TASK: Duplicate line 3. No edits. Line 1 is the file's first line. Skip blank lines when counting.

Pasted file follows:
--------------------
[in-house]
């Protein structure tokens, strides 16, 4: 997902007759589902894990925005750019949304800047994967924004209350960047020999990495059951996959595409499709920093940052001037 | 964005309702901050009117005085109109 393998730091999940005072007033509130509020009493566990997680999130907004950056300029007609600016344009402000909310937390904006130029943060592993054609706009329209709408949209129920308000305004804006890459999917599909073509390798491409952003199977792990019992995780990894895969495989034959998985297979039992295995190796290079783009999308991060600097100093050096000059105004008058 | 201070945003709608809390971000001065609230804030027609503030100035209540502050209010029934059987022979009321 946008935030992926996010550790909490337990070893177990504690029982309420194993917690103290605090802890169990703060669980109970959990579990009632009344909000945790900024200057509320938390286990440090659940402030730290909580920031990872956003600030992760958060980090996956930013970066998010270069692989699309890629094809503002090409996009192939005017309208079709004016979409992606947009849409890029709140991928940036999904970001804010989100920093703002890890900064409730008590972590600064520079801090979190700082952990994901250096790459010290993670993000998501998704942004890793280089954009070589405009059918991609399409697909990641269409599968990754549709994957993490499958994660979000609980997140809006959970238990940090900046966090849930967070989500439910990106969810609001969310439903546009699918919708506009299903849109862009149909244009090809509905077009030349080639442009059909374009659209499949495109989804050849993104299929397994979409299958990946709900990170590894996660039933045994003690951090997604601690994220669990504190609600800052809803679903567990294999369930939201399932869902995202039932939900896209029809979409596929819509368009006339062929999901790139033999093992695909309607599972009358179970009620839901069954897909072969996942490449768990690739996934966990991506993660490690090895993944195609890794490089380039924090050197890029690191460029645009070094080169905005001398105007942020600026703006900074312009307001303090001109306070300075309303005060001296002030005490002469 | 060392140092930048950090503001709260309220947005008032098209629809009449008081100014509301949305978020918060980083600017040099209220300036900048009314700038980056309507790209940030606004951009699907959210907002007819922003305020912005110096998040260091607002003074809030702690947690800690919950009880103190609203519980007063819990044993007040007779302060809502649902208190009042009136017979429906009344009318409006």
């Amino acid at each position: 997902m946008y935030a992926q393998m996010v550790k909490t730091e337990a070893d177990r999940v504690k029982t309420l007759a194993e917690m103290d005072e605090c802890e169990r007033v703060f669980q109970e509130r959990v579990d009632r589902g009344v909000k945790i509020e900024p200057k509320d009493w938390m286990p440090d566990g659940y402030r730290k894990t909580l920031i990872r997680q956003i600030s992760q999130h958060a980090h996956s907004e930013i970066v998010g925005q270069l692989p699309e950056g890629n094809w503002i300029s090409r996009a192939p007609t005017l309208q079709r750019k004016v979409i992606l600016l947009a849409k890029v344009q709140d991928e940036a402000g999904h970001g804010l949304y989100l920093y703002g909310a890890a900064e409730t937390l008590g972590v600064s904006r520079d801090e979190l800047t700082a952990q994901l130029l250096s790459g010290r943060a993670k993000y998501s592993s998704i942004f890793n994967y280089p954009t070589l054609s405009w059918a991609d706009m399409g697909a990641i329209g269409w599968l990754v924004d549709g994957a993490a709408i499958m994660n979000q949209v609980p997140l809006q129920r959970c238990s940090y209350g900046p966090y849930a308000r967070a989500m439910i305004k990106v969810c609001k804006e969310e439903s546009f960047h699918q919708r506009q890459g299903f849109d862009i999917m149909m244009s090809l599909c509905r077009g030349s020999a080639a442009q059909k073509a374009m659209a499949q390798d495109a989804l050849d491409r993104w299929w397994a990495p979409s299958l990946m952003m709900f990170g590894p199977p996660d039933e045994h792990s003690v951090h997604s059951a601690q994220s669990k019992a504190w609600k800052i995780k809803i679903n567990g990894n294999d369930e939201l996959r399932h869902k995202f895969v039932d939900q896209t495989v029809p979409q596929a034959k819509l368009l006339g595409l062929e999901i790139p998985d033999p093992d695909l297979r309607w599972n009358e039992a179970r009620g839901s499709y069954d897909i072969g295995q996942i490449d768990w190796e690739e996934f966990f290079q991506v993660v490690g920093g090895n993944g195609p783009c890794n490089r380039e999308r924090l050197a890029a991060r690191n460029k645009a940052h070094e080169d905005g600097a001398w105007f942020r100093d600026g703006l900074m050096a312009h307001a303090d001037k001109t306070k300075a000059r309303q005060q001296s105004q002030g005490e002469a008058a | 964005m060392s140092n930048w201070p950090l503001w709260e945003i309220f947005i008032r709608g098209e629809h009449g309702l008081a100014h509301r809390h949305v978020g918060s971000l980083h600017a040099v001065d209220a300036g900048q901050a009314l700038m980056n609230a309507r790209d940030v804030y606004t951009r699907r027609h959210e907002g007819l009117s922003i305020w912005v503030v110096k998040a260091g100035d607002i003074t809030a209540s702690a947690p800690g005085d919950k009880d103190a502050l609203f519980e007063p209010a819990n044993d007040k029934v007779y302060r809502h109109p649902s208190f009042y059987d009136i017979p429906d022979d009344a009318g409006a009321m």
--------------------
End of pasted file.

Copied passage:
């Amino acid at each position: 997902m946008y935030a992926q393998m996010v550790k909490t730091e337990a070893d177990r999940v504690k029982t309420l007759a194993e917690m103290d005072e605090c802890e169990r007033v703060f669980q109970e509130r959990v579990d009632r589902g009344v909000k945790i509020e900024p200057k509320d009493w938390m286990p440090d566990g659940y402030r730290k894990t909580l920031i990872r997680q956003i600030s992760q999130h958060a980090h996956s907004e930013i970066v998010g925005q270069l692989p699309e950056g890629n094809w503002i300029s090409r996009a192939p007609t005017l309208q079709r750019k004016v979409i992606l600016l947009a849409k890029v344009q709140d991928e940036a402000g999904h970001g804010l949304y989100l920093y703002g909310a890890a900064e409730t937390l008590g972590v600064s904006r520079d801090e979190l800047t700082a952990q994901l130029l250096s790459g010290r943060a993670k993000y998501s592993s998704i942004f890793n994967y280089p954009t070589l054609s405009w059918a991609d706009m399409g697909a990641i329209g269409w599968l990754v924004d549709g994957a993490a709408i499958m994660n979000q949209v609980p997140l809006q129920r959970c238990s940090y209350g900046p966090y849930a308000r967070a989500m439910i305004k990106v969810c609001k804006e969310e439903s546009f960047h699918q919708r506009q890459g299903f849109d862009i999917m149909m244009s090809l599909c509905r077009g030349s020999a080639a442009q059909k073509a374009m659209a499949q390798d495109a989804l050849d491409r993104w299929w397994a990495p979409s299958l990946m952003m709900f990170g590894p199977p996660d039933e045994h792990s003690v951090h997604s059951a601690q994220s669990k019992a504190w609600k800052i995780k809803i679903n567990g990894n294999d369930e939201l996959r399932h869902k995202f895969v039932d939900q896209t495989v029809p979409q596929a034959k819509l368009l006339g595409l062929e999901i790139p998985d033999p093992d695909l297979r309607w599972n009358e039992a179970r009620g839901s499709y069954d897909i072969g295995q996942i490449d768990w190796e690739e996934f966990f290079q991506v993660v490690g920093g090895n993944g195609p783009c890794n490089r380039e999308r924090l050197a890029a991060r690191n460029k645009a940052h070094e080169d905005g600097a001398w105007f942020r100093d600026g703006l900074m050096a312009h307001a303090d001037k001109t306070k300075a000059r309303q005060q001296s105004q002030g005490e002469a008058a | 964005m060392s140092n930048w201070p950090l503001w709260e945003i309220f947005i008032r709608g098209e629809h009449g309702l008081a100014h509301r809390h949305v978020g918060s971000l980083h600017a040099v001065d209220a300036g900048q901050a009314l700038m980056n609230a309507r790209d940030v804030y606004t951009r699907r027609h959210e907002g007819l009117s922003i305020w912005v503030v110096k998040a260091g100035d607002i003074t809030a209540s702690a947690p800690g005085d919950k009880d103190a502050l609203f519980e007063p209010a819990n044993d007040k029934v007779y302060r809502h109109p649902s208190f009042y059987d009136i017979p429906d022979d009344a009318g409006a009321m």